But the third example Jesus gives is a Samaritan. Samaritans were the second class, marginalized citizens of the day. They were technically Jewish,( or so they claimed), but they accepted and adopted customs not sanctioned by the "church." They did radical things like marrying the wrong people... and that compromised Jewish nation’s purity! Naturally, they were looked down on, excluded... avoided. Because of their radical inclusivity, allowing those sinful "others" into their community of faith, they were ostracized by the mainline religious community.
For the lawyer to hear that the Samaritan is the hero would have been more than a surprise- it would have been an affront. To have help come from the oppressed and not from the powerful spoke to the corruption inherent in the system... the system in which the lawyer and most of the hearers perpetuated. And after Jesus describes the hero dressing the victims wounds and taking him to a place of safety, he turns back to the shocked lawyer and asks him… “Which one of these three was the neighbor to the man in the ditch?” And there is only one right answer… "The one who showed mercy."
I can't imagine him saying those words. Or receiving the final instruction from Jesus... "Go and do likewise."
I understand what it means from the Samaritans vantage point. That those who are marginalized; those who have been cast out, looked down upon, oppressed and slighted now have the responsibility to reach out and minister to the ones in the ditch... regardless of who they are; whether a boy in a hoodie or a man in a uniform... because (surprise)- they are both our neighbor. And that is tough to swallow... after all, we've been hurt... and besides, God is supposed to be doing that isn't he? Reconciling the world and bringing about shalom? True enough- except God does it through you and I allowing ourselves to be agents of justice and peace and shalom... we are the hands and feet of Christ in the world.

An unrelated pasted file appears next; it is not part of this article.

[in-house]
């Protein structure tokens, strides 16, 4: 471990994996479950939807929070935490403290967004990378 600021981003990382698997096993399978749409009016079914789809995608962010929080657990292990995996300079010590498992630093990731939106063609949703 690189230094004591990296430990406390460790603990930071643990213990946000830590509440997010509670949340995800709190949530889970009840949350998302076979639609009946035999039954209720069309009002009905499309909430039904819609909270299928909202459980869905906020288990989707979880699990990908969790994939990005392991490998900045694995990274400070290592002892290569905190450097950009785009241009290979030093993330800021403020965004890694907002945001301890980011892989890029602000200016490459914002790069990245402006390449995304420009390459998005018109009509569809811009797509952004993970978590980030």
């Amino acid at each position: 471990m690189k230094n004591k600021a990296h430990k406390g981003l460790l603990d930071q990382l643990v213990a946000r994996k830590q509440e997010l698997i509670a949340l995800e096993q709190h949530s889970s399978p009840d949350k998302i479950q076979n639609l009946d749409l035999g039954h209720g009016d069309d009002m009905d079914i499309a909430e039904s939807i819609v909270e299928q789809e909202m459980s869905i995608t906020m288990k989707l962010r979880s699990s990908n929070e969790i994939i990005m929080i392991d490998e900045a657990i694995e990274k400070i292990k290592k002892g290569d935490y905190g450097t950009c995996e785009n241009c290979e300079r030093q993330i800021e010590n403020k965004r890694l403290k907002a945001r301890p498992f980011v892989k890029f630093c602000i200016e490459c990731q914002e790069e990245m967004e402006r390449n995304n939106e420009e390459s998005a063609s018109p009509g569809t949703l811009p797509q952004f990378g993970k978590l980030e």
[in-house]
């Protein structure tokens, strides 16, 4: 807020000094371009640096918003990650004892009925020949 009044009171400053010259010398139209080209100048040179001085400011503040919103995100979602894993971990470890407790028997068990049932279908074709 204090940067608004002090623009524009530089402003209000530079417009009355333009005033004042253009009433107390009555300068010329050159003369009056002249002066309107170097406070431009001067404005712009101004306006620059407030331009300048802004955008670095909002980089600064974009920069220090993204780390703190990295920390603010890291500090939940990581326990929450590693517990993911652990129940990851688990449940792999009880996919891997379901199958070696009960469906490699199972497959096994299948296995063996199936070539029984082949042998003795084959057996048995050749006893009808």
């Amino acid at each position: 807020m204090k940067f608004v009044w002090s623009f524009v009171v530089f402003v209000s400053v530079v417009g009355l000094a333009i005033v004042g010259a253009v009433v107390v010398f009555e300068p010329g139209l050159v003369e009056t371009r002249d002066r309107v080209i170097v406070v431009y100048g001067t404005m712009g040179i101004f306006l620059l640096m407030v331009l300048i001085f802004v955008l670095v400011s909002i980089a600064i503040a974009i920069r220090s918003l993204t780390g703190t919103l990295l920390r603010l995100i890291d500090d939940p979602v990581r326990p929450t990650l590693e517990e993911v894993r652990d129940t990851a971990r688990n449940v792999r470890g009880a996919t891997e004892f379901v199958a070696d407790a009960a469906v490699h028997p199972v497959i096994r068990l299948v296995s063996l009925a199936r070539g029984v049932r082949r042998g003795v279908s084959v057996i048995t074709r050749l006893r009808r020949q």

But for the non-Samaritan... these words act like a mirror. Because like it or not, and whether we admit it or not, when it suits us, we can quickly find and put on a uniform; one that makes us think we have the right do whatever we want- take from whomever we please- rob anyone we deem suspicious who many be walking down the road to Jericho. We put our smoking gun back in our holster and walk away, leaving others on the road for dead.... and then we go about the work of breaking and bending... looking for ways to justify our behavior. And we've built our systems and institutions to help us do just that.
It's difficult to hear. But until we own up to who we are, and get angry about who we have become; acknowledge who we have allowed to be robbed on the road, we are helpless to make change. Our once bright future as a people, now lies in a ditch on the side of the road with a bag of candy in his pocket- and we've been active contributors to it's demise- and we've done it in the name of prosperity, and security, and global prowess. Jesus came to help us see that these systems we have created and perpetuate are corrupt; these 'powers and principalities,' as Paul names them, need to be dismantled or they will continue to be our undoing...
Can we surprise ourselves by answering the call of Christ- by being the 'unexpected' one who will stop what we are doing, reach down into the ditch and minister, not just to the individual, but to a whole society lying beaten and bloody? Or will we too walk by and leave it for dead?